Private Schools across Ghana are facing a battle for survival in the face of the Covid-19 crisis.
An education consultancy group, Neogenics Educational Group, has since petitioned President Akufo-Addo for a bailout.
According to the group, which works with over 500 private schools and 5,000 private school teachers in Ghana – measures taken by the President in the wake of the pandemic have dealt a great blow to their activities.
“Your Excellency, Neogenics Education which works with over 500 private schools and 5000 private school teachers in Ghana will like to submit this petition to your office to urge you to consider an economic and financial stimulus or intervention for private sector basic and secondary schools in Ghana amidst the Corona Virus (COVID-19) pandemic for the following reasons.”
Following the lifting of the lockdown, the government emphasised that the ban on public gathering remains in force, including the shutdown of all educational institutions across the country.
In a petition to President Akufo-Addo, the group revealed that “80% of private school proprietors are unable to meet basic salaries of teachers and office staff (over 400,000).”
The statement further noted that parents are unwilling to pay outstanding fees from the previous term in 67% of private schools as 85% of these institutions acquire virtual learning platforms and resources to continue educating children through distance learning.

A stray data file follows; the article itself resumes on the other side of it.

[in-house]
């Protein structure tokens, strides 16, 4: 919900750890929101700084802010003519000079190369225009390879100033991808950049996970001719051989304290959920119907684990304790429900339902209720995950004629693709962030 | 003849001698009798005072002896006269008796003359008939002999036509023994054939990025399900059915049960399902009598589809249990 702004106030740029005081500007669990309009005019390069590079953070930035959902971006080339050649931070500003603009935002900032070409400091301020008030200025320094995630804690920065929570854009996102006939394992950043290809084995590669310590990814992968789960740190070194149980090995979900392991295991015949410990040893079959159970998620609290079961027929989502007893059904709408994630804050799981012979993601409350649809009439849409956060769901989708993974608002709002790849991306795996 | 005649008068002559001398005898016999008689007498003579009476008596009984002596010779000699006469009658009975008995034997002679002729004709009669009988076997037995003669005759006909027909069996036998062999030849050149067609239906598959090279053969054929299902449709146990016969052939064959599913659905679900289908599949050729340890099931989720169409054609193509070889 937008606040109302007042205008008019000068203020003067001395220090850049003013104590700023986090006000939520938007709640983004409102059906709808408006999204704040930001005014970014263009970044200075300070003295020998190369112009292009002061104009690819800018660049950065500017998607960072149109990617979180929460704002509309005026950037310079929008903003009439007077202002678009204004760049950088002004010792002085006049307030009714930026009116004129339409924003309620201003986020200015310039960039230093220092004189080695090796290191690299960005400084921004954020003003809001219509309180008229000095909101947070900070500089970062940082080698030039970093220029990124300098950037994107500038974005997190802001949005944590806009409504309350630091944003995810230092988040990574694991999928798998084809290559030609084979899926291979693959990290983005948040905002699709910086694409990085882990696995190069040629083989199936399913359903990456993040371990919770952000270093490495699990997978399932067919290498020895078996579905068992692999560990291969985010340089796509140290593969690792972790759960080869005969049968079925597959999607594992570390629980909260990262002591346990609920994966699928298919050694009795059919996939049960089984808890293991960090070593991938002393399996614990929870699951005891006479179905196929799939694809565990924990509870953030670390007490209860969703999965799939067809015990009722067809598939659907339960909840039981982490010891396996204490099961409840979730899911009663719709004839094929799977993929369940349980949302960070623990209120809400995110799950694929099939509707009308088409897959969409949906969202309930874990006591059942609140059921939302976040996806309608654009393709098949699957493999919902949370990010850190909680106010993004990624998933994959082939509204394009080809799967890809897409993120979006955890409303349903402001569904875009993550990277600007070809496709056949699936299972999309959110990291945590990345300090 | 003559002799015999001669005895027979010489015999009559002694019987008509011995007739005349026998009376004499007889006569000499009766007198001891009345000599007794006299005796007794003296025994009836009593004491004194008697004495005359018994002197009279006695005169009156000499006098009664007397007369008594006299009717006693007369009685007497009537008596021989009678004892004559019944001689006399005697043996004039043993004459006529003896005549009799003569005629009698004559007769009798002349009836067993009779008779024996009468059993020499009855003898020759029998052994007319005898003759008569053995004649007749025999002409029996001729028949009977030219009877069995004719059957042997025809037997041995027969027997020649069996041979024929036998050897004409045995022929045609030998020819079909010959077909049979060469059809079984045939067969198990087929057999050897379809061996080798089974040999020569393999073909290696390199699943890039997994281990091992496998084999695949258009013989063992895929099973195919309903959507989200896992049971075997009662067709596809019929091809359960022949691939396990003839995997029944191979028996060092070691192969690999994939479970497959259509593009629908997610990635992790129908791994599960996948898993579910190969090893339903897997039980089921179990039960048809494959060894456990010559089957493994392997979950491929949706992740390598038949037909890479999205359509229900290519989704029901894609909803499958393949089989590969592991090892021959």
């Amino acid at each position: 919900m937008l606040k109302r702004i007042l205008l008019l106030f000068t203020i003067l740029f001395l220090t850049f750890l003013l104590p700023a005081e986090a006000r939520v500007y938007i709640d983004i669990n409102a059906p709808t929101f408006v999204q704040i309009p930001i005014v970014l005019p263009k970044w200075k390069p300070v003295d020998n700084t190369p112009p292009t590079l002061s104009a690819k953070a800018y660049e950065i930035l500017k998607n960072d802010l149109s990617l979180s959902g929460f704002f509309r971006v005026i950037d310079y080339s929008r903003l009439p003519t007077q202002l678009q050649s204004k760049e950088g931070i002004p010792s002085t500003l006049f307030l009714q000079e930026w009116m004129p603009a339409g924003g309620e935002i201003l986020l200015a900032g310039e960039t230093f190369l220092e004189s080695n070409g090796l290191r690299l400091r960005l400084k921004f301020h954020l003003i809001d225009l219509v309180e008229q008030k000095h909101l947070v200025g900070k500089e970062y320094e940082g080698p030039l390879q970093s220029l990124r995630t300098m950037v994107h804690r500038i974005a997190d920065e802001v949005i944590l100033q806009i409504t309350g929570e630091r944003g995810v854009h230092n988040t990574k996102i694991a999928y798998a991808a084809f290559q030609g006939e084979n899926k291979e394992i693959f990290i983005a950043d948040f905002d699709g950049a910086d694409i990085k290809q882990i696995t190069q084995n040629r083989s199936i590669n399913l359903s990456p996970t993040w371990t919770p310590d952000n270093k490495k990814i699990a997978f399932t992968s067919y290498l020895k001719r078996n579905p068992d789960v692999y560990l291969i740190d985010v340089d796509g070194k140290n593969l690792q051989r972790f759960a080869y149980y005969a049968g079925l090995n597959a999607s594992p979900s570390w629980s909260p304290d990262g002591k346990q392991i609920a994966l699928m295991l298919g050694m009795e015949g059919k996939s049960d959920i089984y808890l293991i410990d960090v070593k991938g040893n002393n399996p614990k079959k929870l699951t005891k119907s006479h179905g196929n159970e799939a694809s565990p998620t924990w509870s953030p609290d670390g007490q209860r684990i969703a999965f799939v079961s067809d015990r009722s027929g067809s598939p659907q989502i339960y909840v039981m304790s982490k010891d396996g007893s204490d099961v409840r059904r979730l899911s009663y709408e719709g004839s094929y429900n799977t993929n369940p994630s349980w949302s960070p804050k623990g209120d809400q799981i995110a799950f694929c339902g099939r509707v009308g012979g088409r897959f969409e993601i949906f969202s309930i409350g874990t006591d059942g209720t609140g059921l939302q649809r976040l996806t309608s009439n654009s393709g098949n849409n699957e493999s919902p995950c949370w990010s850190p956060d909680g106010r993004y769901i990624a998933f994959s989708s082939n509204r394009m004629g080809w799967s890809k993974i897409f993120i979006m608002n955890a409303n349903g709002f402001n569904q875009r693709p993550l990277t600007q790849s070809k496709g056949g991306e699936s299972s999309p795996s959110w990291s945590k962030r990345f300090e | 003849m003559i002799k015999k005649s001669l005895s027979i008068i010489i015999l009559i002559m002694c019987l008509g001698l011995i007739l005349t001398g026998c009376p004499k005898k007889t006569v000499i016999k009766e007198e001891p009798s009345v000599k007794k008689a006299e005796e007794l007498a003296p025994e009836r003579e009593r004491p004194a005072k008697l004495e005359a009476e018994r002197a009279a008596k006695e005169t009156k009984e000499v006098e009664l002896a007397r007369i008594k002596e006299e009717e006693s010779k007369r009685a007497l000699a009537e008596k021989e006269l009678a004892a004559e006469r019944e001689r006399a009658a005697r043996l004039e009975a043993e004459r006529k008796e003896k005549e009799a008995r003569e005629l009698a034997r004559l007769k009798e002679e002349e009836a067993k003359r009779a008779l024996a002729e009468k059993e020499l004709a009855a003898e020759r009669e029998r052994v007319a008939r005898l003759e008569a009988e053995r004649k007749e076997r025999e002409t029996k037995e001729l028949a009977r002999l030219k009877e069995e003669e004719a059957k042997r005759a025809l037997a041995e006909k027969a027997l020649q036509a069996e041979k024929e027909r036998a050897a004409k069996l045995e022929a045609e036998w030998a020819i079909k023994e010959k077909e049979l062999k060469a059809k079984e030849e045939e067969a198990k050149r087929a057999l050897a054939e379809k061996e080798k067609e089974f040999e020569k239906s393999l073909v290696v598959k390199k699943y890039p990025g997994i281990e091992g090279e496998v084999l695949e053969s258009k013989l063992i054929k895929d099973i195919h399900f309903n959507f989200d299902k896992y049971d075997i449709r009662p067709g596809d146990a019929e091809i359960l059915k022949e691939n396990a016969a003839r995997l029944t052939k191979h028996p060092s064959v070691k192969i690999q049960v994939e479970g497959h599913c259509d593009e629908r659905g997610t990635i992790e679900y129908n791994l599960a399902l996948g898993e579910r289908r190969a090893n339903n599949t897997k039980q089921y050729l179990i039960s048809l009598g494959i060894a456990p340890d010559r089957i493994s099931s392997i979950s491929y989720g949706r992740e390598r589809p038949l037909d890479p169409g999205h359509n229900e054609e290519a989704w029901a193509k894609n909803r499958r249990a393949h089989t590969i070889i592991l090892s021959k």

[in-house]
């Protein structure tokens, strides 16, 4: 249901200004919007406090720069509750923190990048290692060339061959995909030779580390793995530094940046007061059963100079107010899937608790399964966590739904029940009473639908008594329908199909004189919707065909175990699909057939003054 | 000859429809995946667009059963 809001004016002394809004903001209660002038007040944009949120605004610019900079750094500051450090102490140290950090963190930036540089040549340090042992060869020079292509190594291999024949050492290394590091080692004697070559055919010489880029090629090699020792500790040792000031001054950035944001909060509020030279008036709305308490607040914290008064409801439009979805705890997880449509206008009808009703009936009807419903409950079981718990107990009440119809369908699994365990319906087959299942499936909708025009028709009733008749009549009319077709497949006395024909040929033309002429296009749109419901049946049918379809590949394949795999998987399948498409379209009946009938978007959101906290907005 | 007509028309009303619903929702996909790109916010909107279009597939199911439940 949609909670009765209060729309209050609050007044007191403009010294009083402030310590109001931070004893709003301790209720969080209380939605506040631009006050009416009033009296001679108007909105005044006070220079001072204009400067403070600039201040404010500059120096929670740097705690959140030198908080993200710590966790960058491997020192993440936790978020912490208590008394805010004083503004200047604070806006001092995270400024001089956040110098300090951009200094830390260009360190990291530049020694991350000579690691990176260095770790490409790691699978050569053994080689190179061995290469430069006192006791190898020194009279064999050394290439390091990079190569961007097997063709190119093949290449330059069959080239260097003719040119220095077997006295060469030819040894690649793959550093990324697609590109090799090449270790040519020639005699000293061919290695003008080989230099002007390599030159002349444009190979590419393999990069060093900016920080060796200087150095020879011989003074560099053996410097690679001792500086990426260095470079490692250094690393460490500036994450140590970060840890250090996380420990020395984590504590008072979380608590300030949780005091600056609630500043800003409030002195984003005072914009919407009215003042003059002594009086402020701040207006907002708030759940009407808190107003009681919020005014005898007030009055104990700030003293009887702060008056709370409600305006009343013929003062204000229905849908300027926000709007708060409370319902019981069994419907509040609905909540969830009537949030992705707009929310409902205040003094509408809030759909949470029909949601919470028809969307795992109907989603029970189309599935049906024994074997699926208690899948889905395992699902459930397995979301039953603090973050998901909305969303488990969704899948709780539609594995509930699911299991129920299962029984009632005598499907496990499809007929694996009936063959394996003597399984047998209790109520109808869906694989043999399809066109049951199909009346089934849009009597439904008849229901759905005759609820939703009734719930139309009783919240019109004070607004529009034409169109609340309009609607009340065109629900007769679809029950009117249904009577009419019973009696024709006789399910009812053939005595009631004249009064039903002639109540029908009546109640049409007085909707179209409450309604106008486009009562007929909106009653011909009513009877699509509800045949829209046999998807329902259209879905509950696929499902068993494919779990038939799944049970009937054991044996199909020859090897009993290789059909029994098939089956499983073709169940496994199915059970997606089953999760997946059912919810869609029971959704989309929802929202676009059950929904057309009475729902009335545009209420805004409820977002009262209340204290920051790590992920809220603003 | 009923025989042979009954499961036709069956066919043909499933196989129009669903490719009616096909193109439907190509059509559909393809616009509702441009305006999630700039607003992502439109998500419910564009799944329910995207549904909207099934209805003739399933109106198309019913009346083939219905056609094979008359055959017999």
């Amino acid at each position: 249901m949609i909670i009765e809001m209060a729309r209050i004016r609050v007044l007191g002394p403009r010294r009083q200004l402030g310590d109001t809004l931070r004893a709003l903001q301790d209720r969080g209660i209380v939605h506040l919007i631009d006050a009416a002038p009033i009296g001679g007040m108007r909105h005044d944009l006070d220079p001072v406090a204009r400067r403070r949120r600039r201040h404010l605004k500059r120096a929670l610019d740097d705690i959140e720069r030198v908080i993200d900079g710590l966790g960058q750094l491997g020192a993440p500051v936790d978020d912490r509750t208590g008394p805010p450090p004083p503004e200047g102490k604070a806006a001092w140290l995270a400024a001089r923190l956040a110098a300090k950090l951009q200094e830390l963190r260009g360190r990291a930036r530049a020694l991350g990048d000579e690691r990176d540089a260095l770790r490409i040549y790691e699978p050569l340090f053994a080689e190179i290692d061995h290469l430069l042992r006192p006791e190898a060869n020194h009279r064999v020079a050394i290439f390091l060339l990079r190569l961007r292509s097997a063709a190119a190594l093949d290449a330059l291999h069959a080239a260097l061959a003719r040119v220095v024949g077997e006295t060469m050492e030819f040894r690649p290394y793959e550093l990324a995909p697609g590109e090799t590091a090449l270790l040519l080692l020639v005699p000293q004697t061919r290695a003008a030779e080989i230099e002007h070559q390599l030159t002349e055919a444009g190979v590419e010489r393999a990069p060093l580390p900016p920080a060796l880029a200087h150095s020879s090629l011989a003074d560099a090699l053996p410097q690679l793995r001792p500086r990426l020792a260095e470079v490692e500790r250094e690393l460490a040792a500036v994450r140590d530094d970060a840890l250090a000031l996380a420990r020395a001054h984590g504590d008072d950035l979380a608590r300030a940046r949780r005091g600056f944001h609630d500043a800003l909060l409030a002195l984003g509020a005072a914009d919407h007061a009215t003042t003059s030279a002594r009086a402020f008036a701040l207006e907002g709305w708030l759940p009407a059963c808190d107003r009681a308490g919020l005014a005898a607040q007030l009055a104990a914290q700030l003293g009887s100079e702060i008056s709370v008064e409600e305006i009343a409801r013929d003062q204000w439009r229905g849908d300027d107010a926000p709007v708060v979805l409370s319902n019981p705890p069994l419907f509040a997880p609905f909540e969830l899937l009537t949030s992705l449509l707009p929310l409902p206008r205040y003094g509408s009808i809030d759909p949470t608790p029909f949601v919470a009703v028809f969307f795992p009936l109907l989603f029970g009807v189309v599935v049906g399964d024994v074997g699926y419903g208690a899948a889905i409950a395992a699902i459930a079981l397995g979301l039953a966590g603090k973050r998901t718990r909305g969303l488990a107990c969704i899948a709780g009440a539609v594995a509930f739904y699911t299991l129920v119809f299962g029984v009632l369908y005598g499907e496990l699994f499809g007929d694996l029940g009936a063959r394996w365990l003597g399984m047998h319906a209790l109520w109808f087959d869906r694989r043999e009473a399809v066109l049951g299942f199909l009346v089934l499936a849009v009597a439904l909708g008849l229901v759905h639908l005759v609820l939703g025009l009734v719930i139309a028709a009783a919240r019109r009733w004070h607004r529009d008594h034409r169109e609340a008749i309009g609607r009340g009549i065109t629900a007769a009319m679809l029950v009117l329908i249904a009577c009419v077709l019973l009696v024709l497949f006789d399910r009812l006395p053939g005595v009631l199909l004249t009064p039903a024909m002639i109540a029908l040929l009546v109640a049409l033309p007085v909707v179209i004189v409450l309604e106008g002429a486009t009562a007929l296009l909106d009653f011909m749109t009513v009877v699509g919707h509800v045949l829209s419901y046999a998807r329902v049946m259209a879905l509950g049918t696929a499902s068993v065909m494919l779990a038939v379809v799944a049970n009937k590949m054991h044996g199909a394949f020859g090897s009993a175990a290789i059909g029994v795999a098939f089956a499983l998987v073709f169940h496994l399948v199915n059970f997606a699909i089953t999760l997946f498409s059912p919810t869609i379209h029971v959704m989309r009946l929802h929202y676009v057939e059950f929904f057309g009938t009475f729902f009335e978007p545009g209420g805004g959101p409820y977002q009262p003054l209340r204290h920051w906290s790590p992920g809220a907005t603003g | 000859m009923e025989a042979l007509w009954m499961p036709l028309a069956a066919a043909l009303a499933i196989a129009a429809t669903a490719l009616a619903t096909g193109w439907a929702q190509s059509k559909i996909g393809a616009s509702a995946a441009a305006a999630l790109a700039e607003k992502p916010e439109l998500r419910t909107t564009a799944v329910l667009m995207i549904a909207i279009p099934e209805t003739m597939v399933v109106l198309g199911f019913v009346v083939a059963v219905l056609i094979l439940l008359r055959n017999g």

On the back of this, Lead Consultant at Neogenics Education, Grant Bulmuo in the statement, implored the government to provide “financial intervention/stimulus to support with the payment of salaries of private school teachers during this lockdown and one month after re-opening.”
The consult also wants a freeze on Social Security and National Insurance Trust (SSNIT) and Tax payments for “up to three months, after schools are re-opened.”
The group is also proposing that government absorbs all examination fees as a relief to ease the financial burden on parents for the rest of the academic year.
Neogenics Education fears that failure to intervene will mean over two million Ghanaian children will fall behind in their progress and will be at risk of receiving low-quality education with a great consequence on the quality of Ghana’s future human resource.
Read full details of the petition
By Jonathan Ofori, Daily Mail GH